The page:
On the estate planning front, 2023 wound down fairly quietly. However, we anticipate a busy 2024, and an even busier 2025, as the massive estate tax changes come closer to reality. Before we discuss this, here is an overview of the 2024 inflation-adjusted federal gift and estate tax exemptions:
- Basic Exclusion: For 2024, the basic estate, gift and generation-skipping exclusion amount increased from $12,920,000 to $13,610,000 per person, a 5.34% increase. The basic exclusion represents the amount that can be transferred, during lifetime or at death, free of estate tax, gift tax or generation-skipping transfer (GST) tax, as the case may be. This represents the base exclusion amount of $10,000,000, plus an inflation adjustment. If at the end of 2023 you already gifted away your entire exclusion, you may now gift an additional $690,000 (or $1,380,000 if you are married). The estate, gift and GST tax rates remain at a flat 40%.
- Exclusion for Lifetime Gifts to Non-Citizen Spouse: Lifetime gifts to a spouse who is a U.S. citizen are not subject to gift tax regardless of the amount. Lifetime gifts to a spouse who is not a U.S. citizen are subject to gift tax to the extent the gifts exceed the authorized exclusion in any year. For 2024, this exclusion is $185,000.
- Annual Gift Tax Exclusion: Historically, it has taken years for the annual exclusion amount for gifts of present interests to adjust, but 2024 represents the second year in a row with an adjustment. In 2024, the annual exclusion is $18,000 per person, up from $17,000 per person. If structured correctly, so-called “annual exclusion” gifts do not count against the larger exclusion discussed above.
If you are interested in reading more about these and the many other 2024 tax adjustments, take a look at IRS Revenue Procedure 2023-34.
Barring an unlikely display of unity in Congress over the next two years, on January 1, 2026, the $10,000,000 base exclusion amount will be reduced to $5,000,000, plus an inflation adjustment. This reduction is referred to as the “sunset.” After sunset, it is estimated that the inflation-adjusted exclusion amount will be in the range of $7,000,000 to $7,500,000 per person. For many of our Bay Area clients, this represents a substantial tax increase and warrants discussion about gifting the exclusion amount now, before half of it is lost at the end of 2025 – we refer to this as “use it or lose it.”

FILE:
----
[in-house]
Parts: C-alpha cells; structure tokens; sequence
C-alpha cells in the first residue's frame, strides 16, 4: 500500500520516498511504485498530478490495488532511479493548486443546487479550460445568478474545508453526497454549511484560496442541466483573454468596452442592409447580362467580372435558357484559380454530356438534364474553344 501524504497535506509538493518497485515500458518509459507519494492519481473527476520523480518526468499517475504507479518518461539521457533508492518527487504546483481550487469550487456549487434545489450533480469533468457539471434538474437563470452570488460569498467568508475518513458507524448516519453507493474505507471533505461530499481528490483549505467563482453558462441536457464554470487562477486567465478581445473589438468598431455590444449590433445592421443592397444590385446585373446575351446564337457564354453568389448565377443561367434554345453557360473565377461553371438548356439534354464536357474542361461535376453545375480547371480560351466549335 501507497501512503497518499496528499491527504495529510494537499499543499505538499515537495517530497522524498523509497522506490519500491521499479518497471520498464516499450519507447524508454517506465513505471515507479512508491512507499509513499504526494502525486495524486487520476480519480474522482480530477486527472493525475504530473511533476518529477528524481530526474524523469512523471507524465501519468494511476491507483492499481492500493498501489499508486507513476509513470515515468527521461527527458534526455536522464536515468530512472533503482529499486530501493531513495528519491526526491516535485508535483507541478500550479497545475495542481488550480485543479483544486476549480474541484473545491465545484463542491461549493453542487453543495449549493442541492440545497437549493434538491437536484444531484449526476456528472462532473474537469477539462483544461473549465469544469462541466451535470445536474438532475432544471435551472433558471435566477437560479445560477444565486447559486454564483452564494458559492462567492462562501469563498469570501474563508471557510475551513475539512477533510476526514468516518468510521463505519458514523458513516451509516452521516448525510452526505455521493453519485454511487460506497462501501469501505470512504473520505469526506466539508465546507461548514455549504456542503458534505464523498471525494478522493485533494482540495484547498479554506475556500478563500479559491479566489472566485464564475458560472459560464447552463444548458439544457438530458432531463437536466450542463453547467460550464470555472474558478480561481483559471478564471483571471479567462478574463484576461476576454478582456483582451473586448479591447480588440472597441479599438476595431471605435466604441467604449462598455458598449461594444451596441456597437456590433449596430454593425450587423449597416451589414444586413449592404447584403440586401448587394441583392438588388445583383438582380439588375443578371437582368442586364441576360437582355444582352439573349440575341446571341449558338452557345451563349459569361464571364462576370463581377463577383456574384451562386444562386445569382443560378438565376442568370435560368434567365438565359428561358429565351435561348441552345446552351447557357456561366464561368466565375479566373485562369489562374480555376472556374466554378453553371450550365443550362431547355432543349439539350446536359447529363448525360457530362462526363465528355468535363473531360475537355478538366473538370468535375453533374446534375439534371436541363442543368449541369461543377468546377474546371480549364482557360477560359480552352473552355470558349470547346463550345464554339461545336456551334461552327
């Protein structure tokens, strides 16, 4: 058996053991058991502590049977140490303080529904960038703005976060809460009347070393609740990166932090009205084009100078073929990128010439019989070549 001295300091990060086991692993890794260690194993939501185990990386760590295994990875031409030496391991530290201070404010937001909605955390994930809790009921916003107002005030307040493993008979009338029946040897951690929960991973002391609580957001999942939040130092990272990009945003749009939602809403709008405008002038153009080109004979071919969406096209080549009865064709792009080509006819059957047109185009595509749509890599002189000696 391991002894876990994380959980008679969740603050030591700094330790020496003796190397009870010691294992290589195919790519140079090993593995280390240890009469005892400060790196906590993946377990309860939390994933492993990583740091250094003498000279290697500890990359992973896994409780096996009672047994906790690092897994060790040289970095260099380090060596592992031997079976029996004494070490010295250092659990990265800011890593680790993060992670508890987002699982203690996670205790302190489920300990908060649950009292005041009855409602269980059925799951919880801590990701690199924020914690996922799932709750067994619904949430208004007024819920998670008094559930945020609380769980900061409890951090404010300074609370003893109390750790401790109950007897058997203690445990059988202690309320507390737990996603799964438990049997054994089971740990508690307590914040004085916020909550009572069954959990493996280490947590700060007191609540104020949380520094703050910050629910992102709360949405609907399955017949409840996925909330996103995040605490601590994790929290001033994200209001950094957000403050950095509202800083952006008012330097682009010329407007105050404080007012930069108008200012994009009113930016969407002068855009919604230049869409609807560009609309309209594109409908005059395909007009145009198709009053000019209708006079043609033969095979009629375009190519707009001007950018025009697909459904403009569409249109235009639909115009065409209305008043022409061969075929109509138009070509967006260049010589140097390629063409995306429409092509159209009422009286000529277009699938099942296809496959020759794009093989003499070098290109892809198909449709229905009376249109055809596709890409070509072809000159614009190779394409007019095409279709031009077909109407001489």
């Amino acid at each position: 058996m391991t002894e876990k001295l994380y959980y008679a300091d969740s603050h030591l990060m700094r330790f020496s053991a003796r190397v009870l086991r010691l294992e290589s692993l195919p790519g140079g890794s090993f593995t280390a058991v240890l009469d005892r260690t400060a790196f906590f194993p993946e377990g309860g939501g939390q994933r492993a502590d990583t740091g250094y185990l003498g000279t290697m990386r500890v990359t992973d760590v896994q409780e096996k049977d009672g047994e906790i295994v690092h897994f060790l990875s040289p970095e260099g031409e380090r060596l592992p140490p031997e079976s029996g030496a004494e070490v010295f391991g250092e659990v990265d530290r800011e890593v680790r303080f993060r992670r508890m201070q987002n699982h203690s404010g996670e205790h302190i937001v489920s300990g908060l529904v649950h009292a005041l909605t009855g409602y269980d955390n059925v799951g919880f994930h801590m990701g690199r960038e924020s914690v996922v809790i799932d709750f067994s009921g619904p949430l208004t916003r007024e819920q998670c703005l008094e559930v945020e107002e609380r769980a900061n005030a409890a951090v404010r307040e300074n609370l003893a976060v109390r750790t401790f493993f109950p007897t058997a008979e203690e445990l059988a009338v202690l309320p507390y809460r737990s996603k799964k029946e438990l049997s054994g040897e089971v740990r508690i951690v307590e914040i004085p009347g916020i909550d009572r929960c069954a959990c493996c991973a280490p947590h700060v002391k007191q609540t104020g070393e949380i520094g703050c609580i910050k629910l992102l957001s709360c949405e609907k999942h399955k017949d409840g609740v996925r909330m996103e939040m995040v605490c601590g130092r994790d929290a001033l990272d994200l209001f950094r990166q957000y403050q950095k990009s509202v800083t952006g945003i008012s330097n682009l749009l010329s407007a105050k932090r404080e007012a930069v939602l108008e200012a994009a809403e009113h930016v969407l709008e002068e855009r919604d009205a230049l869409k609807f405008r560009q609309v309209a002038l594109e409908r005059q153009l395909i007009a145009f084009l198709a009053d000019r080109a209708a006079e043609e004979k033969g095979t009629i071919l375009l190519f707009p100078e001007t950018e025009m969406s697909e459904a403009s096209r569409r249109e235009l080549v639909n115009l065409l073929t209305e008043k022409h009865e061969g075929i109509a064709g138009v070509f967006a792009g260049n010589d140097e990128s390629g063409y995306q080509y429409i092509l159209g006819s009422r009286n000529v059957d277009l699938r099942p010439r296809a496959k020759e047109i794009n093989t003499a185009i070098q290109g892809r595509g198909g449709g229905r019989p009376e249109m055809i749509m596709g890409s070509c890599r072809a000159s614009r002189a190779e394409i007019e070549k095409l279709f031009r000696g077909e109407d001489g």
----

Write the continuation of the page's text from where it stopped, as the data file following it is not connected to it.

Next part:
To “use it,” you must gift more than the projected 2026 exclusion amount. To simplify the numbers, assume your pre-sunset exclusion amount is $14,000,000 and your post-sunset exclusion amount is $7,000,000, and let us call the $7,000,000 portion of the exclusion that will disappear on January 1, 2026, the “bonus exclusion.” If you gift $8,000,000 today, you will have used only $1,000,000 of the bonus exclusion, leaving $6,000,000 on the table; if you gift $10,000,000 today, you will use $3,000,000 of the bonus exemption, leaving $4,000,000 on the table. Thus, to take advantage of the full bonus exclusion in this example, you must give away $14,000,000. “Use it or lose it” obviously involves exceptionally large gifts. It is important to also note that with this level of gifting, there will be no exclusion amount to apply against your estate at your death.
If you are tax-motivated, wealthy and interested in this concept, we recommend that you first ask your asset management team or your CPA to perform a Monte Carlo simulation for you. By considering thousands of possible outcomes, this simulation can predict the likelihood that your long-term financial goals will still be accomplished if you gift your exclusion amount today. In other words, it confirms whether or not you can afford to give millions of dollars away today. In our opinion, no amount of future estate tax savings is worth jeopardizing your financial well-being and security.
Once you confirm that substantial gifting works for you, contact us so we can help you decide which assets are good candidates for gifting and which of the many gifting techniques is best for you. Ideally, your asset management team and CPA are involved in these discussions as well. Complex gifting takes time – not just our time to advise and prepare documents, but appraisals may be required or, in a multi-step transaction, the steps may need to straddle two tax years. Past experience tells us that that we will not have time to accommodate all of our clients with this planning. We understand that 2026 seems distant, but it is not too soon to begin the process – act now.
Even if you decide that gifting the exclusion amount is not for you, the 2026 sunset warrants a review of your estate plan and a discussion of related issues, such as estate tax liquidity planning.